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Community center in YMCA building?

The city plans to save the historic building’s façade.

News Staff Writer

The former Atmore Area YMCA building that has remained vacant, shuttered and mold-ridden since the organization ceased operations more than two years ago, might have a bright future.
Mayor Jim Staff told city council members during a Monday, April 12, workshop that he has been working on a plan to utilize the historic building, which once served as the city high school, or at least part of it.
“We’ve been talking about a citywide recreational thing, and this is what we’ve come up with so far. I understand that I have to call it a community center,” he said before turning the floor over to Chris Walker, a former council member and an officer of United Bank.
Walker said the USDA funding is available, but not specifically for a recreational facility.
“This funding source is the same as the one for the sanitation building, but it’s through the USDA, so it does not fund recreational programs” he told the council before explaining one option for securing such funds. “What a lot of municipalities have been doing, is basically calling such a facility a community center. You can have a gym, but the other space has to be for things like classrooms for GED, wedding receptions, and so on. The square footage of the gym has to be smaller than the other combined area to be eligible.”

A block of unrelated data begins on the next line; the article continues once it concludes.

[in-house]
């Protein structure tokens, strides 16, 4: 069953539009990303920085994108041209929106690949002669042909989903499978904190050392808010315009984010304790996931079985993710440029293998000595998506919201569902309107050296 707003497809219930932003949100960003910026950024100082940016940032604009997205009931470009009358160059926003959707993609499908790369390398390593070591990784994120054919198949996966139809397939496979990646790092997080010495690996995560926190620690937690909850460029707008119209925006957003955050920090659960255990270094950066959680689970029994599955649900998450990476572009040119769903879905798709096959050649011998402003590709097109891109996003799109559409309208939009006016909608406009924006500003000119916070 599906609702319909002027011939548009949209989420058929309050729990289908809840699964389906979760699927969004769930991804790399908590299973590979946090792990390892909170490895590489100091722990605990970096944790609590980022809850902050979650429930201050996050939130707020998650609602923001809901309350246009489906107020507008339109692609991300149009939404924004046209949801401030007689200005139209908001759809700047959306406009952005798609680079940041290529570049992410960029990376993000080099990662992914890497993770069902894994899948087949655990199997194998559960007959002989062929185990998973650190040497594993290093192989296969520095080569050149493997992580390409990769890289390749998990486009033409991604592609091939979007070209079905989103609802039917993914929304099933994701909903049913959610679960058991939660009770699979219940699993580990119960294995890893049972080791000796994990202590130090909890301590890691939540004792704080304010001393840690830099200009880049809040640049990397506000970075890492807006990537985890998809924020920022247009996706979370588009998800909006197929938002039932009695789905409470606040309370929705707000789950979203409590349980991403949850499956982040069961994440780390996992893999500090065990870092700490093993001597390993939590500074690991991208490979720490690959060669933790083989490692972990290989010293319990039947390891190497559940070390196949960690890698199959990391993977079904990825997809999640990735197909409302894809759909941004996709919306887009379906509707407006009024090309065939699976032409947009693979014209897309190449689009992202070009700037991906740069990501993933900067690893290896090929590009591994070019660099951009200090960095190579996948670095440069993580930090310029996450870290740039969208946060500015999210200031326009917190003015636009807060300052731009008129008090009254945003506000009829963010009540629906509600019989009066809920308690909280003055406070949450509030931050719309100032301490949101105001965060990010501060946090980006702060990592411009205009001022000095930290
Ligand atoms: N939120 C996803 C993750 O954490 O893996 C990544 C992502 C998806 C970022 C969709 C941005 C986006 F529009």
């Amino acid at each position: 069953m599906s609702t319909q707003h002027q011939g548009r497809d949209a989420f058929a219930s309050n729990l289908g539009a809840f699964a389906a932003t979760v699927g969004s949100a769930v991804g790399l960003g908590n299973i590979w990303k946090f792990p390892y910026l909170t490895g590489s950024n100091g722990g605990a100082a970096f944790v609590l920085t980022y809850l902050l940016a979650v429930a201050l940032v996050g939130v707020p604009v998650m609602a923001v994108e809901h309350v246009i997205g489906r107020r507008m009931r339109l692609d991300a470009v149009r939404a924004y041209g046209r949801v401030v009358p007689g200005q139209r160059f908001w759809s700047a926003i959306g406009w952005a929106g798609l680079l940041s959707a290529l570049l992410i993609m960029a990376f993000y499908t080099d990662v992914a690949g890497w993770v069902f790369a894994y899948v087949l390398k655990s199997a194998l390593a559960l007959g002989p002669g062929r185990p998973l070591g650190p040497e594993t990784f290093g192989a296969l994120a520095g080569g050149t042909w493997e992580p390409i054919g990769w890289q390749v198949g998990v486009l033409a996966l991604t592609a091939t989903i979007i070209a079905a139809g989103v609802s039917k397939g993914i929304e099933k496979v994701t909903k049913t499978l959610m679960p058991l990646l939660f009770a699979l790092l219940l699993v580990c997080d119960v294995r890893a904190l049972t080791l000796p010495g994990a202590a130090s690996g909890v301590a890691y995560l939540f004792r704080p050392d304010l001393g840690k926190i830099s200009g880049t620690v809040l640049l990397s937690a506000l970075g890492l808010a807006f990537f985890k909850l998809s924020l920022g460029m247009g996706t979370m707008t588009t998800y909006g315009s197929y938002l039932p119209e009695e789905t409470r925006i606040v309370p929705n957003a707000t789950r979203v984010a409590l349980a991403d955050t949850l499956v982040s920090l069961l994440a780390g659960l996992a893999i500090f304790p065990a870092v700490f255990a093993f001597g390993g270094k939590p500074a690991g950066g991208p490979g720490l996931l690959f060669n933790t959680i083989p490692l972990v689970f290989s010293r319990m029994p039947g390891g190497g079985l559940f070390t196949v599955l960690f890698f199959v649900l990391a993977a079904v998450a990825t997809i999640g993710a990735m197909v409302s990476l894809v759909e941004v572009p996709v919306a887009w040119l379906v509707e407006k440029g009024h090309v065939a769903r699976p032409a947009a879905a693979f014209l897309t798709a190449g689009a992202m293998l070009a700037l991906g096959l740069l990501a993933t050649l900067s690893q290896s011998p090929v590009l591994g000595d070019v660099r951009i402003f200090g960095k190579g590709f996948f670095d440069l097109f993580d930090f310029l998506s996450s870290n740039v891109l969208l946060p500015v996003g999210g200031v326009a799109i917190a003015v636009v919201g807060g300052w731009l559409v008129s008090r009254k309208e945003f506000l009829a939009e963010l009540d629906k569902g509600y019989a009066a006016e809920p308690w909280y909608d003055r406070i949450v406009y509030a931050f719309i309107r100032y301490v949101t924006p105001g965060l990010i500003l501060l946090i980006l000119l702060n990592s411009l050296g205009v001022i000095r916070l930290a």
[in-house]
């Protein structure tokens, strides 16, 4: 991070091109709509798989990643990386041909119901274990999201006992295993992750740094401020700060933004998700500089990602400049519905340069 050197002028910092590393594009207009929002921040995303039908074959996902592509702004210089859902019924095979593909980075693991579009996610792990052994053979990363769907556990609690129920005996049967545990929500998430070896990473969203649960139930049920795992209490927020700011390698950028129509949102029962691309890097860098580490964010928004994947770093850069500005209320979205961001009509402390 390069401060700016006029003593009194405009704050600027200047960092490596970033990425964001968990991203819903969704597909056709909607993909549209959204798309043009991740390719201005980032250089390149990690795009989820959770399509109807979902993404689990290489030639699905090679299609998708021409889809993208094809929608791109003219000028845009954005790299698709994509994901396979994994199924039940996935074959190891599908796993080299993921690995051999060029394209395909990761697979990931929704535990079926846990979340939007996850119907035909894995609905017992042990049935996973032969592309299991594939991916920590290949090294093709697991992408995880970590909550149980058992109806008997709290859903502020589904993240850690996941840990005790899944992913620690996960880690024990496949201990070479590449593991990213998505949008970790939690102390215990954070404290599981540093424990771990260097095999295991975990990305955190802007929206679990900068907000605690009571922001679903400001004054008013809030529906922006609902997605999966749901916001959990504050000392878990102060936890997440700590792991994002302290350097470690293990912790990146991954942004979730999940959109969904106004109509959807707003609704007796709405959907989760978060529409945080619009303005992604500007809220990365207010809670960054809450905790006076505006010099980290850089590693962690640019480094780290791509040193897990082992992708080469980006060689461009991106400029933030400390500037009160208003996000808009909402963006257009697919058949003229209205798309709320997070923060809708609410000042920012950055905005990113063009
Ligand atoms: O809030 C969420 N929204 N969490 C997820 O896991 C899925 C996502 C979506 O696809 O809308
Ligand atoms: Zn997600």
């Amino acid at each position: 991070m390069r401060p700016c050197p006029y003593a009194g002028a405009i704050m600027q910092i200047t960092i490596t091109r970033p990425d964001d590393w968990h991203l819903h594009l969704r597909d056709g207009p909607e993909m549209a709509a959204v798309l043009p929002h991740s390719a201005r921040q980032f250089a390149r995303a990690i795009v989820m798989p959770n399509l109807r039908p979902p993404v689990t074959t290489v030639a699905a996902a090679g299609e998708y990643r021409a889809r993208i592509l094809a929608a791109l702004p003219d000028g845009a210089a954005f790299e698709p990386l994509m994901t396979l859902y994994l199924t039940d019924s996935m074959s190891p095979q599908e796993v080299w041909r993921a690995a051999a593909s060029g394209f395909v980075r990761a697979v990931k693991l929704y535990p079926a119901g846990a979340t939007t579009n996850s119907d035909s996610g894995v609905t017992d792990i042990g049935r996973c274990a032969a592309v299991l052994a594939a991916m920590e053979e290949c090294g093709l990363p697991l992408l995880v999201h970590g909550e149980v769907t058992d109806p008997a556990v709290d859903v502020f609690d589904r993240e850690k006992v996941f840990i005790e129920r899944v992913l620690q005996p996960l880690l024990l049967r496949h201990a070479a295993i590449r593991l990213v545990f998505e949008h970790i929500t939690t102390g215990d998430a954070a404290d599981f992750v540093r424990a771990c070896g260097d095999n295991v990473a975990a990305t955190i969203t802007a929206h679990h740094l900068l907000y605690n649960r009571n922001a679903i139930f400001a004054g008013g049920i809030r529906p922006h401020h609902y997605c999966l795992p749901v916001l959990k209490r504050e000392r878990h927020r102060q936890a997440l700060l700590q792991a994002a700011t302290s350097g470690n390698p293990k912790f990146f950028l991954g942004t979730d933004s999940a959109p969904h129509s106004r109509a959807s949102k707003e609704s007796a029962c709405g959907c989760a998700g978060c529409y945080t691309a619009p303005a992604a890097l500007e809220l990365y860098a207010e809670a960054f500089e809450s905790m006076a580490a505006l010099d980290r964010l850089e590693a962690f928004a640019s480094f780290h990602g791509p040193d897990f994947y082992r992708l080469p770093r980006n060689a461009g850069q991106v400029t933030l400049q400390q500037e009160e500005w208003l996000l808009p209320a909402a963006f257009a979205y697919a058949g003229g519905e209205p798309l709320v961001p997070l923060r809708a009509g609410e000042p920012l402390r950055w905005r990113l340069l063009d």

Walker offered several other possible financing solutions, including Federal Emergency Management Agency grants and historical grants. He said the financing could be stretched over 35 years, with a fixed interest rate of “somewhere in the 2.75 percent to 2.5 percent range” and no commitment of the property as collateral.
“It’s the most centrally located site in town for a community center, so you’re halfway there already,” he said.
The mayor said he and city engineers had walked through the building earlier Monday. The consensus, he said, was that the façade and the front rooms of the structure could most likely be saved.
The two wings added several years ago would have to be razed, as would the auditorium, which has a sunken foundation and could not be saved in a cost-effective manner.
Staff said he had received assurances from county school officials that the school system would donate the land adjacent to the building on which the local soccer program’s games are played.
“It could be a huge complex,” the mayor said.
District 3’s Eunice Johnson suggested that space could be provided for a mental health program, and District 2’s Jerome Webster said such a center would “help keep kids off the streets.”